TOKYO (Reuters) – Japan’s government is leading a global push to set up an international network for cryptocurrency payments, similar to the SWIFT network used by banks, in an effort to fight money laundering, a person familiar with the plan said on Thursday.
Tokyo aims to have the network in place in the next few years, the person said, declining to be identified because the information has not been made public.
A team related to the inter-governmental Financial Action Task Force (FATF) will monitor its development and Japan will cooperate with other countries, the source said.
It remains unclear how the cryptocurrency network would work. SWIFT is the international payments messaging system used by banks to send money around the world.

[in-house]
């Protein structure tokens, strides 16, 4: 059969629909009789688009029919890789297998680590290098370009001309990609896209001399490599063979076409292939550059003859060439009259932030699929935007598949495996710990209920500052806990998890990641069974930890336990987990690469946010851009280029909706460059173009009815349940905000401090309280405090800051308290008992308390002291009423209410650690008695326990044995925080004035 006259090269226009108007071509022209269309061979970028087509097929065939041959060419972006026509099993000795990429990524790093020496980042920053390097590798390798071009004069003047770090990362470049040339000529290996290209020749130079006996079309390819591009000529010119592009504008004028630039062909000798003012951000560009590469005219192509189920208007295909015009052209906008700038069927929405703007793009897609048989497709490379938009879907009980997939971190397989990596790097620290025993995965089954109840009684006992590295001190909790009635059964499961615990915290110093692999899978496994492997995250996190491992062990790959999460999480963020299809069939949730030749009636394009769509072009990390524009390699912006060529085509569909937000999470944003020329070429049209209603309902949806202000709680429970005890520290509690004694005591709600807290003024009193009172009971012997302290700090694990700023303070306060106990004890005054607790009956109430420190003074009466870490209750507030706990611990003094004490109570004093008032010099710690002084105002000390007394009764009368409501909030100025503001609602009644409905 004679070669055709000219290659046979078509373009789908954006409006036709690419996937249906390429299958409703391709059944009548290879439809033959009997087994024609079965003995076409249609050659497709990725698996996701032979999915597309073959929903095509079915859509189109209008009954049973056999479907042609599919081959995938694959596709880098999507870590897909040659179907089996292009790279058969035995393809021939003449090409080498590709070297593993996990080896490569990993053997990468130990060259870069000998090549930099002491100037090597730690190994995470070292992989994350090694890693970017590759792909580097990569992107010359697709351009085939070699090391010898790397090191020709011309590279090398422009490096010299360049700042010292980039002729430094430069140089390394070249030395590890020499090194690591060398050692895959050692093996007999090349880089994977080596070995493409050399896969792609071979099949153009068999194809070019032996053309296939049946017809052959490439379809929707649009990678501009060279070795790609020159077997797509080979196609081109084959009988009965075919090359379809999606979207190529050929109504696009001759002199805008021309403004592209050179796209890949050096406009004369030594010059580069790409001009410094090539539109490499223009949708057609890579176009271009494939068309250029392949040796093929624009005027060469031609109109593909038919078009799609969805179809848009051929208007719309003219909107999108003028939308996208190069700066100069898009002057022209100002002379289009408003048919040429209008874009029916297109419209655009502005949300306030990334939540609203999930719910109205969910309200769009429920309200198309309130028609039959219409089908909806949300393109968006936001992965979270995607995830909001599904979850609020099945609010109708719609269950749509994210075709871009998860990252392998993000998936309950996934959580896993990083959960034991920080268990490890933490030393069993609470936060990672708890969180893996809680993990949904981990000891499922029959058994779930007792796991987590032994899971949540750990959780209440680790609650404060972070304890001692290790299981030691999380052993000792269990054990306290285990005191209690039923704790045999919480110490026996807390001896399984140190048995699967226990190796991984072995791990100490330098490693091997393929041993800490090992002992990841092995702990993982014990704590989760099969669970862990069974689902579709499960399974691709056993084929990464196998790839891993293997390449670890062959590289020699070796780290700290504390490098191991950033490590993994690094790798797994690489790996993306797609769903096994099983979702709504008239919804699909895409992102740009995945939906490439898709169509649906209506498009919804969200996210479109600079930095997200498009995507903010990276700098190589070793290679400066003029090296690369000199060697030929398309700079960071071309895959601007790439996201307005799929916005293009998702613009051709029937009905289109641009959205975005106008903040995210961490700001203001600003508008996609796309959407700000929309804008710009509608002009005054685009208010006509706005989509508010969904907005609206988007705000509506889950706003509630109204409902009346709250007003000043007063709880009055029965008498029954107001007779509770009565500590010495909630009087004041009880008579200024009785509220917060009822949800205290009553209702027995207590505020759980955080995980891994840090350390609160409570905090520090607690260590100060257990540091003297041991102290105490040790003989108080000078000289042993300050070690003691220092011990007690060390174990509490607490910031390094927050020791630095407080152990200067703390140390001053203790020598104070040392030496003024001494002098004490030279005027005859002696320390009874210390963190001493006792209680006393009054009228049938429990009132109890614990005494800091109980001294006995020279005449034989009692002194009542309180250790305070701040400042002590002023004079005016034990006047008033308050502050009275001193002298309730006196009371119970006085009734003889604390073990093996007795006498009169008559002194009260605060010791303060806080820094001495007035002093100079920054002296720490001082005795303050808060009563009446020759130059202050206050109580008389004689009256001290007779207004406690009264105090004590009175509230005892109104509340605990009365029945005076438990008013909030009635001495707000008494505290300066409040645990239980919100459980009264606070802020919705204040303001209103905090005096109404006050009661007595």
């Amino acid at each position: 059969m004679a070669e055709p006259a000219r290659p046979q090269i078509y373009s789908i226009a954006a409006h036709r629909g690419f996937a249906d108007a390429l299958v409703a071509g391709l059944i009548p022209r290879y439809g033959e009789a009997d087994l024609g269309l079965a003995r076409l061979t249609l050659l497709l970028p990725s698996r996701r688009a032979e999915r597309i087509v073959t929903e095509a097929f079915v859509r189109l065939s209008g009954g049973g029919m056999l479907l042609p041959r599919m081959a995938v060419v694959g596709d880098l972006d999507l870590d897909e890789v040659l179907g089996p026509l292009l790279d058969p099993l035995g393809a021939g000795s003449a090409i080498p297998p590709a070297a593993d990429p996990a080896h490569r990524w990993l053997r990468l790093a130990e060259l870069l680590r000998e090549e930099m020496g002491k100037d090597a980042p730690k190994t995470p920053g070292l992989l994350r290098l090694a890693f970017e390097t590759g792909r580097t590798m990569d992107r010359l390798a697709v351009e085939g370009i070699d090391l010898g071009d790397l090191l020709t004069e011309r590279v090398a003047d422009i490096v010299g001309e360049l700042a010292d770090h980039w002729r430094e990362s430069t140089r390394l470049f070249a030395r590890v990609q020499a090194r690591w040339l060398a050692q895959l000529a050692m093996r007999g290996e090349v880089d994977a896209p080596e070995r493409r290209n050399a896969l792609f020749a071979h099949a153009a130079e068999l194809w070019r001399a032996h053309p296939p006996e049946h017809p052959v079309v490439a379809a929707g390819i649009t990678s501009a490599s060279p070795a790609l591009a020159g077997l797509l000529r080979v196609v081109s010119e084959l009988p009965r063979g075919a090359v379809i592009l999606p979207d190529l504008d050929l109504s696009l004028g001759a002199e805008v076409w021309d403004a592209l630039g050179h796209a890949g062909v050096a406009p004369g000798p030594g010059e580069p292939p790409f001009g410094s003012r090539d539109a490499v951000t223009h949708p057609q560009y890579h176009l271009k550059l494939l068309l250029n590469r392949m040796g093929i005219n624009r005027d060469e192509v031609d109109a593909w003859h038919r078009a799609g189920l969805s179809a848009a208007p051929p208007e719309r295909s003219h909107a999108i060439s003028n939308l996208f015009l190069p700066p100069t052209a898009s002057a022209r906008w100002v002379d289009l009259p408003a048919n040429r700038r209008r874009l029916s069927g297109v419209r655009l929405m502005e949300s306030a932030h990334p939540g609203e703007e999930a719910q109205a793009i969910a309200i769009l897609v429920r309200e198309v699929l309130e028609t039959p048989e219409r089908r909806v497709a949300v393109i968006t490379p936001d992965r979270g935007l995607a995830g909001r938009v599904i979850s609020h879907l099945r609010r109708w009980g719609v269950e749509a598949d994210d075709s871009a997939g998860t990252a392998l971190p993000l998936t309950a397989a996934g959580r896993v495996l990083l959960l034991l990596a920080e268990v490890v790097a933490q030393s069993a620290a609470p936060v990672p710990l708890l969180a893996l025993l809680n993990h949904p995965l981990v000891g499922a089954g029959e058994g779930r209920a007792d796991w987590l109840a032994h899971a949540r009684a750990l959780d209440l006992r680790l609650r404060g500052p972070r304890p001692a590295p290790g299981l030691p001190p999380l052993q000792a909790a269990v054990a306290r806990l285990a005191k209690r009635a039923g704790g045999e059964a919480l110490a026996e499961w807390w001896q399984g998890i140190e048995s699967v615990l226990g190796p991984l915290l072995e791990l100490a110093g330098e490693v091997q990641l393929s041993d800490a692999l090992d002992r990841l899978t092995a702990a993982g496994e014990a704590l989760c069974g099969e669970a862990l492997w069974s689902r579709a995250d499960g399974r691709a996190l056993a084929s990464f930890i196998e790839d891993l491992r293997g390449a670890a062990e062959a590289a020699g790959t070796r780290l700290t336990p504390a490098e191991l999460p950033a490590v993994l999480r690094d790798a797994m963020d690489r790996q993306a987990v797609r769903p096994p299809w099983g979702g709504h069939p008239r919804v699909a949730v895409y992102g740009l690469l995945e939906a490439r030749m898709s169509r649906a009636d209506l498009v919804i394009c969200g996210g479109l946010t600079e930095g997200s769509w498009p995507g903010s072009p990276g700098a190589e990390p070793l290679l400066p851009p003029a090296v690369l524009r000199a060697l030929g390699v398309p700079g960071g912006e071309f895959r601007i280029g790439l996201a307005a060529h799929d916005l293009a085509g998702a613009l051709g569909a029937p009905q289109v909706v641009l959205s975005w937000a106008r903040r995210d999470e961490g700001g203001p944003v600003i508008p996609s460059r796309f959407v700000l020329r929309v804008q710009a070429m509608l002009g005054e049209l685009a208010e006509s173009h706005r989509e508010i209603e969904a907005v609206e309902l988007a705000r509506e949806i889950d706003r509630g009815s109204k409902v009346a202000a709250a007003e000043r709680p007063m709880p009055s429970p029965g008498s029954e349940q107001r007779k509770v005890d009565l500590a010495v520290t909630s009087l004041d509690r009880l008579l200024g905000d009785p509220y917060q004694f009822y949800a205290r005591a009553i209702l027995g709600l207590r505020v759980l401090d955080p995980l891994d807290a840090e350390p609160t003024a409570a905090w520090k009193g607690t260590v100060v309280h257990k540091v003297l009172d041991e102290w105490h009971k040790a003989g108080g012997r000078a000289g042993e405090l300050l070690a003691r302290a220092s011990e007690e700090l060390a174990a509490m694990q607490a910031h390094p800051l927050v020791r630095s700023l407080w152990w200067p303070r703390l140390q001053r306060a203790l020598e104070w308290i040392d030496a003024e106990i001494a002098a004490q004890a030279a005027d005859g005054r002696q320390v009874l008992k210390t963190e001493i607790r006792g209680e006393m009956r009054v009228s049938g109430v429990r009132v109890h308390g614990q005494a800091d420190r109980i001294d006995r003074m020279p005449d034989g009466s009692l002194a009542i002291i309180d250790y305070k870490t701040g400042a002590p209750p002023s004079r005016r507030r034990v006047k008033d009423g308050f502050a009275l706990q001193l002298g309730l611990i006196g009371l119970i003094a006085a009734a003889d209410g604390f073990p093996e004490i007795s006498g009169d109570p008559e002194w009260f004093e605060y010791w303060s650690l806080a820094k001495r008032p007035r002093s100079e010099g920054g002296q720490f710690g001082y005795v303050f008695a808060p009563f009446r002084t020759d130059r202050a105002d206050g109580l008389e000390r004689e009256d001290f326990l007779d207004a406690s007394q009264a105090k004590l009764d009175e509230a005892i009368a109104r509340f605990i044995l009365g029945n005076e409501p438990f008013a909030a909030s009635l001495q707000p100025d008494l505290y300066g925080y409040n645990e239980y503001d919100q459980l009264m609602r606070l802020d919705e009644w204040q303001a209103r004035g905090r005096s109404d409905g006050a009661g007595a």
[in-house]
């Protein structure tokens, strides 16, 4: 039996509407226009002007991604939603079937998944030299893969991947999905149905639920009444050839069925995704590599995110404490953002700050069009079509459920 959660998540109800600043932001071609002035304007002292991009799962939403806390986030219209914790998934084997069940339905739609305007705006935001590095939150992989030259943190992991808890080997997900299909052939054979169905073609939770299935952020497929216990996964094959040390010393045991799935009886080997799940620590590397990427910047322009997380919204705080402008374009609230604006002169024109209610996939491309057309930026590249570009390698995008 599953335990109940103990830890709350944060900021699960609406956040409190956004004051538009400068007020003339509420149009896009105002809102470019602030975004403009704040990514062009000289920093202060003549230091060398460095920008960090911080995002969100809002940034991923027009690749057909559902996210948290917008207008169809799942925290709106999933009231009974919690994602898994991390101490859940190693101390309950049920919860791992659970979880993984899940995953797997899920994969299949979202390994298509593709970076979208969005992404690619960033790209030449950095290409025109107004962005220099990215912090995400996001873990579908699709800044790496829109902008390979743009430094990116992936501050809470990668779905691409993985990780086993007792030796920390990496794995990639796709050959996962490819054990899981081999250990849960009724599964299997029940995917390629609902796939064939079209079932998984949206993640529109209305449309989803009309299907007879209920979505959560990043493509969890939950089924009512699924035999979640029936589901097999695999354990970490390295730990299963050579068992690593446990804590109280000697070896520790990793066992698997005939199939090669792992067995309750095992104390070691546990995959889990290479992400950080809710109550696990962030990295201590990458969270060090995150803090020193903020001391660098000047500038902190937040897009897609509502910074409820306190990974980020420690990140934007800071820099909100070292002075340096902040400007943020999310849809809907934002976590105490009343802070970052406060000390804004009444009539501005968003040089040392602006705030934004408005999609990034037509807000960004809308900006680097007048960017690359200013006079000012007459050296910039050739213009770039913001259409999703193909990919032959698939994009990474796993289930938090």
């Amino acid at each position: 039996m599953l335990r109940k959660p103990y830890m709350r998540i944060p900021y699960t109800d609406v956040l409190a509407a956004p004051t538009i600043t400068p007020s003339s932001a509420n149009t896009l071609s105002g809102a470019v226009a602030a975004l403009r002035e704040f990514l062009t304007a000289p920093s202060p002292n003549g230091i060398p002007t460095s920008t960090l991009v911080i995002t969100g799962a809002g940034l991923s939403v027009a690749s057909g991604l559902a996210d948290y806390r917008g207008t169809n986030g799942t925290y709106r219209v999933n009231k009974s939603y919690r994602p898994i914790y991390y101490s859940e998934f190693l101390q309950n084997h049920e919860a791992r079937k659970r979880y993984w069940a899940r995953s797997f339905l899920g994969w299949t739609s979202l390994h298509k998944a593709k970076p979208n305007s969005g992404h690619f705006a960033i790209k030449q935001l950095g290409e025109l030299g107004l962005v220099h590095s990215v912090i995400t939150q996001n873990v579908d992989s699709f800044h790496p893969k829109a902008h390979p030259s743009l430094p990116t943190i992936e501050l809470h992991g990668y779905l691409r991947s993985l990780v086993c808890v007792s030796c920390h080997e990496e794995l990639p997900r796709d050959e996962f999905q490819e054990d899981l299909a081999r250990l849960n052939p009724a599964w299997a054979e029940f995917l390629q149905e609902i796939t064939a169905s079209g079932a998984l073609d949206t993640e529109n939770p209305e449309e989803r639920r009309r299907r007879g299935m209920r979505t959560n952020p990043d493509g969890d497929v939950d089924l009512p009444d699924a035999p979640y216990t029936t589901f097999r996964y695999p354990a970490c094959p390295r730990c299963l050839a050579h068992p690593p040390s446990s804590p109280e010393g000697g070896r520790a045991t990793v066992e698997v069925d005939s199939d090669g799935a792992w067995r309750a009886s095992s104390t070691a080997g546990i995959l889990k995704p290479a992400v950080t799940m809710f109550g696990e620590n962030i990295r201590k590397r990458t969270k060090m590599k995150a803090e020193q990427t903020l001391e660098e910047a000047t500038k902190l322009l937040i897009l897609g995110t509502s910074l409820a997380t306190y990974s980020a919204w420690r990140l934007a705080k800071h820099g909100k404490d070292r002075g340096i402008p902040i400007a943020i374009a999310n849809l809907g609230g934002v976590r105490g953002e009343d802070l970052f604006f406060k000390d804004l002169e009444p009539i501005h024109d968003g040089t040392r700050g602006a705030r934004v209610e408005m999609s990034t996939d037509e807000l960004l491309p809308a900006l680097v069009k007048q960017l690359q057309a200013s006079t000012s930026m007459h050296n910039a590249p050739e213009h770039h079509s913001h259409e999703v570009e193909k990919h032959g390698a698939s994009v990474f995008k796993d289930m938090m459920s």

FATF in June approved the plan for establishing the new network, which was proposed by Japan’s Ministry of Finance and the Financial Services Agency (FSA) regulator, according to the person.
Both the FSA and the Ministry of Finance declined to comment.
Tokyo has pushed to ensure the security of virtual currencies, hoping to leverage the fintech industry to stimulate economic growth. Japan became the first country in the world to regulate cryptocurrency exchanges at a national level, in 2017.
It remains unclear whether the network would meet resistance from users, given that the attraction of cryptocurrencies is, in part, in their unregulated nature. That lack of regulation is precisely what worries governments and central bankers.
Facebook’s recent announcement of plans to launch a digital coin has met with a chorus from regulators, central banks and governments insisting the tech giant must respect anti money-laundering rules and ensure the security of transactions and user data.
Digital currencies are also likely to be a topic at the G7 finance ministers meeting in France this week.
(Reporting by Takahiko Wada; Writing by Takashi Umekawa; Editing by David Dolan & Kim Coghill)